Instead, we now have to browse through logs to find if / when it happened.

Maybe there is a chance to add this functionality at a devicelevel to display in the devicetile / state that it is rate limited or when the last rate limit was and how many times it occured?

I realize the chances are really small, but for us community developers who have to develop on live systems (our own houses) we could cause issues without ever knowing it.

Anyway, great concept, just wish it could function a bit better in knowing if/when these things occurred and why.

(DLee) #6

This was inevitable. Good luck finding rate limit messages in log files for devices and apps that make 4.25+ requests per second.

@april can you share some of the analysis data? Top ten most chatty device types and smartapps?

My platform seemed more stable after I removed some chatty stuff in February. Like weather station controller v2 with modes fix by Rboy which fired many times per second with rows and rows of weather data after mode changes. Also I noticed awhile back some lights/switches mass spam the logs a few times per minute with many many rows of text. Wondering why. Device handlers?

(Yves Racine) #7

Hello, on my side, I am bit concerned about my security panel device handler which handles quit a lot of events coming from all my wired sensors (motion, contact)… I hope that the 250 rate limit will not be reached, as this would eliminate SmartThings as my security hub.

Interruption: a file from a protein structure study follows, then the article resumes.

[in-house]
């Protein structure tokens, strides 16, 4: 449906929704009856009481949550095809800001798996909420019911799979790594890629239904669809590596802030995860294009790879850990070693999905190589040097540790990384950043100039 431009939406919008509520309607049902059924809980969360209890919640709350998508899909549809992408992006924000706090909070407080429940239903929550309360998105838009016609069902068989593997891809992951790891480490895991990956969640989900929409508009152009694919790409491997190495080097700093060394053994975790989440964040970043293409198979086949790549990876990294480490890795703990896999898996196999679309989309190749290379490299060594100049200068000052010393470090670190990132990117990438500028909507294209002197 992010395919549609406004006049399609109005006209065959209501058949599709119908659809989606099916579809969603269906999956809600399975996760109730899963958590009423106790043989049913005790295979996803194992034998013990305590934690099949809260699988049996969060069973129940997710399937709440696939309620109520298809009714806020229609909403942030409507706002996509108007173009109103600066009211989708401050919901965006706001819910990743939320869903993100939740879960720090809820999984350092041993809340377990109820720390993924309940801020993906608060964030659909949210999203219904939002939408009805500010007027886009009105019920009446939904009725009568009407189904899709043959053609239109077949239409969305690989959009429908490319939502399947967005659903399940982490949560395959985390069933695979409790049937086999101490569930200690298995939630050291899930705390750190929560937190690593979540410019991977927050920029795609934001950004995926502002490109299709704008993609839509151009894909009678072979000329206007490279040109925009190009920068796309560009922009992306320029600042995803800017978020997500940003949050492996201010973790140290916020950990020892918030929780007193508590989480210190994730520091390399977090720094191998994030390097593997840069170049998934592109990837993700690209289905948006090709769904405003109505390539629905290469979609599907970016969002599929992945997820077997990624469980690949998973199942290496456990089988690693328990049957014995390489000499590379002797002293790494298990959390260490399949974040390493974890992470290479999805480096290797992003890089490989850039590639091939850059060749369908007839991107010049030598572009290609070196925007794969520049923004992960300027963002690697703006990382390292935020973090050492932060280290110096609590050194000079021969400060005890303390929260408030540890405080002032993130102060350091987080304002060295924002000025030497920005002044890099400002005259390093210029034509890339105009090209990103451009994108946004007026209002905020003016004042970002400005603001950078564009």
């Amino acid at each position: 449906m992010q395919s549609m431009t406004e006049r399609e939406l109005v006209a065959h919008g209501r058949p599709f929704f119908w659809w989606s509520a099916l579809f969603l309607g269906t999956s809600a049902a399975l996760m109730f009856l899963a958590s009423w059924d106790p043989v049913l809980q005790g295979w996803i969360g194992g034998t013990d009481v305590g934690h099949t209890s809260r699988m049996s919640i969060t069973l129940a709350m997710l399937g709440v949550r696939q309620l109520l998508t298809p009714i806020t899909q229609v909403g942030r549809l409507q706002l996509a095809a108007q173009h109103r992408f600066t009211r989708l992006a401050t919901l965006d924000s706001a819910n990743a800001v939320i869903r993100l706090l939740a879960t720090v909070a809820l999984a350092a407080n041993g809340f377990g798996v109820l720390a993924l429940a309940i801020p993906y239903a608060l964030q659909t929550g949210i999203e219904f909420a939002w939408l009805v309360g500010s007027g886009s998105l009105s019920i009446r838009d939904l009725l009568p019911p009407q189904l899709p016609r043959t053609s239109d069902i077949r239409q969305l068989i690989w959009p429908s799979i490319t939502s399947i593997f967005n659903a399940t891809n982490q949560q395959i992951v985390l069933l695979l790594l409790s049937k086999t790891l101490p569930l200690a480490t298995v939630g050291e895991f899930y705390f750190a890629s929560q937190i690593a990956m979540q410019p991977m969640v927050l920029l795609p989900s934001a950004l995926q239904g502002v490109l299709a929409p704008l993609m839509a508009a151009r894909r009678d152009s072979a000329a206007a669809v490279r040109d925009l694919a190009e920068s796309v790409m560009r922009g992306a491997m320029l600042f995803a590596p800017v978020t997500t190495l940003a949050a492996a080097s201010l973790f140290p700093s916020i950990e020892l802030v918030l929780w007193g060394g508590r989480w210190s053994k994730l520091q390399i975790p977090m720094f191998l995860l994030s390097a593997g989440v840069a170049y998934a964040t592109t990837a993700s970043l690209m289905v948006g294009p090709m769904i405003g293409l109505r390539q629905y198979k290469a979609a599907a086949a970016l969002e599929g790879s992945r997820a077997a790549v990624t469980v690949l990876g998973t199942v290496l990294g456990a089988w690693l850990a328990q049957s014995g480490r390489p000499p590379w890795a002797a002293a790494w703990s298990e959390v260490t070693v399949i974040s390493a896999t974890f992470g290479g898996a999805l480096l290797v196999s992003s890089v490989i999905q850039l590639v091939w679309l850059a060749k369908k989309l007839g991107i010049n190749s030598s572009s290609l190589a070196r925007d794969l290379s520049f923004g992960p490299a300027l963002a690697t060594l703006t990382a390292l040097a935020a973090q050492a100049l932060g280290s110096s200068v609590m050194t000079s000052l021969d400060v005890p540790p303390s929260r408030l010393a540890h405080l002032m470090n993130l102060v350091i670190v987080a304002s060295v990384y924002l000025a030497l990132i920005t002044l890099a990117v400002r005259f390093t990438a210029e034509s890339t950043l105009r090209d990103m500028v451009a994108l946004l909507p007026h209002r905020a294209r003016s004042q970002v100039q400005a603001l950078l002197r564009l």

(April Wong) #8

has it been something you’ve been running in the past week or so? If so, no: You haven’t been hitting the rate limit while we were are in learning mode. :slight_smile:

(The fish is still dead.) #9

I like this idea to maintain cloud integrity.

Since you guys clearly have a log of what’s hitting the limits, how about a simple e-mail to the hub owner’s address when something within their account hits the limit?

(Yves Racine) #10

OK, I trust you April…

(Ryan Applegate) #11

Ability for the user to see this information is something we’ve already talked about adding and unfortunately just not available in our current implementation.

(Nico) #12

is this limiting per apps or per hub ?

(Jeff Beck) #13

The rate limit for SmartApps is a for each installation of an app.

(Kristopher Kubicki) #14

Any chance you can name SmartApps and devices in particular that are causing issues? I had Pollster refreshing my Hue Connected devices which I didn’t realize was basically doing a zillion requests per minute.

Also, does this affect polling in any way? What impact does it have on schedule() too?

(Jeff Beck) #15

schedule() causes an execution for that installation of a SmartApp.

(Kristopher Kubicki) #16

I guess, to clarify, does any of these changes change the schedule or runIn behavior? I know in the past the drive has been to make things as event-driven as possible. Now, with hard limits on execution does anything else change in the guts or the philosophy of using schedules?

(Alex) #17

Is there any way to detect and handle the rate limiting exception?

(Alex) #18

Should event throttling be handled at device handler level?

Will SmartTings update stock device types (energy monitor, f.e.) to make sure they are not hitting the limit?

(Alex) #19

Is there a way to access this information from within SmartApp rather than response headers?

(Jeff Beck) #20

Nothing changes the schedule or runIn behavior with these Rate Limiting changes. There isn’t a shift in philosophy just rate limits.